While visiting southern New Hampshire this fall, my mother-in-law suggested we visit The Fells as a half-hour side trip from our cabin outside the little town of Antrim. Located in the Dartmouth-Lake Sunapee Region near the Vermont border, The Fells is one of New England’s finest examples of an early 20th century garden. (At least, according to the brochure.)
From the entrance, you walk about a quarter mile to main home and grounds. Now open to the public, the Fells was the lakeside home of an American writer and diplomat names John M Hay, who was a private secretary to Abraham Lincoln. Also know as the John Hay National Wildlife Refuge, the grounds include about 700 acres of lakeside property.
Besides giant trees and gardens, they are filled (packed) with public art pieces, ranging from classic sculpture to shiny, modern pieces.
This is the back of Hay’s late 19th century home (which you can tour, but we arrived too late in the day). In summer, you can only imagine what the 100-foot-long perennial garden that runs along the back would look like.
We visited at an odd time to see a garden like this, but I actually loved the understated quality of the plantings. This is a huge meadow that is planted with native grasses and other plants (I only recognized the milkweed and goldenrod.) The Fells are used as an educational center to promote stewardship of the forest, gardens and the natural word, and hosts year-round classes, guided walks, exhibits and special events.
Even though we already had a chilly spell, butterflies and dragon flies were floating all over the place.
To one side of the backyard, you walk though a stone wall entrance and down into the hillside alpine garden. You get a peek of Lake Sunapee in the distance.
Many of the alpine plantings reminded me of California rock gardens, using succulents and cacti.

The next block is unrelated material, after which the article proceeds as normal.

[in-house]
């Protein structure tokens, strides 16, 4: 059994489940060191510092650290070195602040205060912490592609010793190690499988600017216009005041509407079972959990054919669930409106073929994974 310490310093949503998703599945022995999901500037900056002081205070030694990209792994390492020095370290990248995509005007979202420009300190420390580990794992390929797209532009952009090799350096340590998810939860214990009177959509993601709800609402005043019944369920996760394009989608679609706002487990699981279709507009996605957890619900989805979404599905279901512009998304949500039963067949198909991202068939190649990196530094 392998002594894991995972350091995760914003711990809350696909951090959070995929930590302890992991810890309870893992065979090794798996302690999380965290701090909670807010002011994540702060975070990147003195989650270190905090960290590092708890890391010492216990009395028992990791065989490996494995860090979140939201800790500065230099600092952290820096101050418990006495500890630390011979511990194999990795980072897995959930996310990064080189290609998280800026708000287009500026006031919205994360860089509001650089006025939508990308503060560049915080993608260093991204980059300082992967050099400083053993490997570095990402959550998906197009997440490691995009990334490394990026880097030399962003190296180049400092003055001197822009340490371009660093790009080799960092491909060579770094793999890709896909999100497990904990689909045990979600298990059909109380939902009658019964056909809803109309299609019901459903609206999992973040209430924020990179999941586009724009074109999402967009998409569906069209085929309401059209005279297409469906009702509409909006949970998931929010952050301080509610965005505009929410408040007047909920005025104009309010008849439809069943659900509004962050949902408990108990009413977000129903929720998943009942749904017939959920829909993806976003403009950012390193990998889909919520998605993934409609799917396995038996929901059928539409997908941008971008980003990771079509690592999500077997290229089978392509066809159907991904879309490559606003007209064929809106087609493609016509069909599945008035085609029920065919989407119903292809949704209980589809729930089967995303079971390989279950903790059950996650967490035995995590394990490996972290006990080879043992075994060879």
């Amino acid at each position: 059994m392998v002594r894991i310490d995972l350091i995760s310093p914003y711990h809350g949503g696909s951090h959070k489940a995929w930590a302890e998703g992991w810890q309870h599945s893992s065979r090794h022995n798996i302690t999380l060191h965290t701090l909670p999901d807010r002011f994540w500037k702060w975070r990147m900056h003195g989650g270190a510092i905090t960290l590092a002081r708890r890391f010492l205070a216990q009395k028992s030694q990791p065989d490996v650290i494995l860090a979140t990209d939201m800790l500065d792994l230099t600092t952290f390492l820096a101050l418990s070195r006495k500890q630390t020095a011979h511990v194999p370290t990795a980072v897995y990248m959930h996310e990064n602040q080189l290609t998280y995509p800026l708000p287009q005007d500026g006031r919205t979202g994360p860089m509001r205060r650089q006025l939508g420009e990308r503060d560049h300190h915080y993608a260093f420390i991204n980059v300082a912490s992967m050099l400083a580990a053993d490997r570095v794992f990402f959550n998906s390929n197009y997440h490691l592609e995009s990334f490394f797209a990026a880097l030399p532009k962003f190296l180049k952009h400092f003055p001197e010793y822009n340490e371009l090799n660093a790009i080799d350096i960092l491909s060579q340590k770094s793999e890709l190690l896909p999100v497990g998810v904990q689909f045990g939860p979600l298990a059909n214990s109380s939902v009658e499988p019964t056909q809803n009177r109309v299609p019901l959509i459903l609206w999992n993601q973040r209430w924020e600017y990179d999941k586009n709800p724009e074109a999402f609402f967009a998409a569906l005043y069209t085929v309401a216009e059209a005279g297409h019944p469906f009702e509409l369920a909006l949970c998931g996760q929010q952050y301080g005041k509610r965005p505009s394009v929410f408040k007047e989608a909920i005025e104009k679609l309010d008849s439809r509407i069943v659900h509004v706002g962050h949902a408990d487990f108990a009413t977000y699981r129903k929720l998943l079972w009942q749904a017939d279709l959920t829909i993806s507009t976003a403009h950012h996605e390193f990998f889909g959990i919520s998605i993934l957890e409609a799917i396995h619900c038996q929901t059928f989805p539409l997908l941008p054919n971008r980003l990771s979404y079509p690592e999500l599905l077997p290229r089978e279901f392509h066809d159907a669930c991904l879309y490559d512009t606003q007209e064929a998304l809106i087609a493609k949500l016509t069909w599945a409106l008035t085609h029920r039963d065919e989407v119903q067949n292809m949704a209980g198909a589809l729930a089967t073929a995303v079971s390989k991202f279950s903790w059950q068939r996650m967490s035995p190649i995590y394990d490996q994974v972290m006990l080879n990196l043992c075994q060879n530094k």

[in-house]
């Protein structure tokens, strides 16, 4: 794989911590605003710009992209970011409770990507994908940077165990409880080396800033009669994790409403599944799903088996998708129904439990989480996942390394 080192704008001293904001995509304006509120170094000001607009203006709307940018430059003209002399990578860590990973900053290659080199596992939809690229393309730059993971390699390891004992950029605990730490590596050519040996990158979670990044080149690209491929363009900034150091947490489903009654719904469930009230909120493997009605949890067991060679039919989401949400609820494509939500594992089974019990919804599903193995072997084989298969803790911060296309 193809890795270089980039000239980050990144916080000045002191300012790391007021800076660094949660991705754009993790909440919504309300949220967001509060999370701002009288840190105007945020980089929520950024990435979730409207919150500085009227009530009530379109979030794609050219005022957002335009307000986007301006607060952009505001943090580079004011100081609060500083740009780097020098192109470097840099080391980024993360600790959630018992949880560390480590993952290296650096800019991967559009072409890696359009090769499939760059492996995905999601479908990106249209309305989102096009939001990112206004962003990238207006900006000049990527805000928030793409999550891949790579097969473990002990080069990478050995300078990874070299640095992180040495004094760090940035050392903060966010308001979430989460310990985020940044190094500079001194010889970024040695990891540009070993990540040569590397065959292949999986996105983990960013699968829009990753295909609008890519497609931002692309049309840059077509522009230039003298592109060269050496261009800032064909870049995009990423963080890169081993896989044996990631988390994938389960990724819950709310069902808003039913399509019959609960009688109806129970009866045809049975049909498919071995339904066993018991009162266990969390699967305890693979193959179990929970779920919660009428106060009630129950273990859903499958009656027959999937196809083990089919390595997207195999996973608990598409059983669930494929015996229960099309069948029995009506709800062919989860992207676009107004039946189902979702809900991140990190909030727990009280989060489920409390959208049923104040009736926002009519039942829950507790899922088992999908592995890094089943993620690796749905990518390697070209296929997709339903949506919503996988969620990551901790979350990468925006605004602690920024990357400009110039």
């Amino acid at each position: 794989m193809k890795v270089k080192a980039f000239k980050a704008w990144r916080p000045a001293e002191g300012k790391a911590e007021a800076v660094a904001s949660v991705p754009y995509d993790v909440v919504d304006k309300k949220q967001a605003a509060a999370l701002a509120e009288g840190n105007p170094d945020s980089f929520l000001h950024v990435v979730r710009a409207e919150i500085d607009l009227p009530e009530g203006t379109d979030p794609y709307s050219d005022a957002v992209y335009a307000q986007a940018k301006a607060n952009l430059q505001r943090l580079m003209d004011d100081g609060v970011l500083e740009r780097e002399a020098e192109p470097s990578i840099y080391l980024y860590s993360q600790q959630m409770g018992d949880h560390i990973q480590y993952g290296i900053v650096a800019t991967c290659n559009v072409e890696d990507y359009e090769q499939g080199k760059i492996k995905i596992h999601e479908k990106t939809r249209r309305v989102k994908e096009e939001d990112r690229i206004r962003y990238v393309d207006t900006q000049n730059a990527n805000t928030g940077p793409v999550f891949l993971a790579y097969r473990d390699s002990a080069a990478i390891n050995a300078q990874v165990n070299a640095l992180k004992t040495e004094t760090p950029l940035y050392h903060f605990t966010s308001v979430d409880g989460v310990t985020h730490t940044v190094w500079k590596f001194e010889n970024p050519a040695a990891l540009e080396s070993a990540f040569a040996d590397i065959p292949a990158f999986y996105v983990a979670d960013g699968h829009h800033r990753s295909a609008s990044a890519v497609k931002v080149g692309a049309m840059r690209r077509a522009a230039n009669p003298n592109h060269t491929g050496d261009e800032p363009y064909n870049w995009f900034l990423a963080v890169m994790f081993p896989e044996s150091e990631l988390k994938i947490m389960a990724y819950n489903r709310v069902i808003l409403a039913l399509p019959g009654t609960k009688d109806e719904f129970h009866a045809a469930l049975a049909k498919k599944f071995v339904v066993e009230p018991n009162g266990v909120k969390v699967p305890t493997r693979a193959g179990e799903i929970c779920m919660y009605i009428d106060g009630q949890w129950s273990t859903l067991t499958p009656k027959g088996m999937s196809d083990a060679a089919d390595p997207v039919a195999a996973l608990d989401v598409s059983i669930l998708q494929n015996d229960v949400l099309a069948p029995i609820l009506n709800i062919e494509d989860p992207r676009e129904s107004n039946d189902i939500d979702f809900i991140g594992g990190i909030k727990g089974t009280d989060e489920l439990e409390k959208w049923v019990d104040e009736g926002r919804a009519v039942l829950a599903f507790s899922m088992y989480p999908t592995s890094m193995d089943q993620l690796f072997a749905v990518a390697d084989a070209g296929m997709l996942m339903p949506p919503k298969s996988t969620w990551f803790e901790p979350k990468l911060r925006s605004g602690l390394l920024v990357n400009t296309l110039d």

There’s also a Japanese water lily pond and a path that leads into a cultivated woodland. (For better or worse, sculptures are everywhere you look.)
I couldn’t help but think that this property would be magical even without the gardens.
This is a flowering tree that reminded me of a dogwood. But don’t those bloom in the spring?
More alpine plants walking back up to the house on another rock path.
This looks like our silver dollar eucalyptus tree, but was spreading on the ground.
Massive, blooming vine–which seemed strange to me for late September. Smelled like jasmine.
The alpine garden was the relatively new garden. Then you walk to the other side of the house and grounds, and discover the original garden, built in the 1930s.
It was much more formal, filled with azaleas, rhododendrons and heather.
And lovely blooming flowers where you least expected them, popping up along old walls and pathways.
Gracefully draping trees heavy with berries.
Another little classic pond. And sculpture.
This flower was dangling out of a pot high on a wall.
If you can’t tell, I didn’t know much of what I was seeing. And that’s not unusual for me. But I have to say that did not detract one bit from the beauty and enjoyment of this garden.
If you do ever find yourself in this part of the country–no matter what time of year–I know this garden would offer new delights every season. And there are devoted gardeners here who would love to share them with you!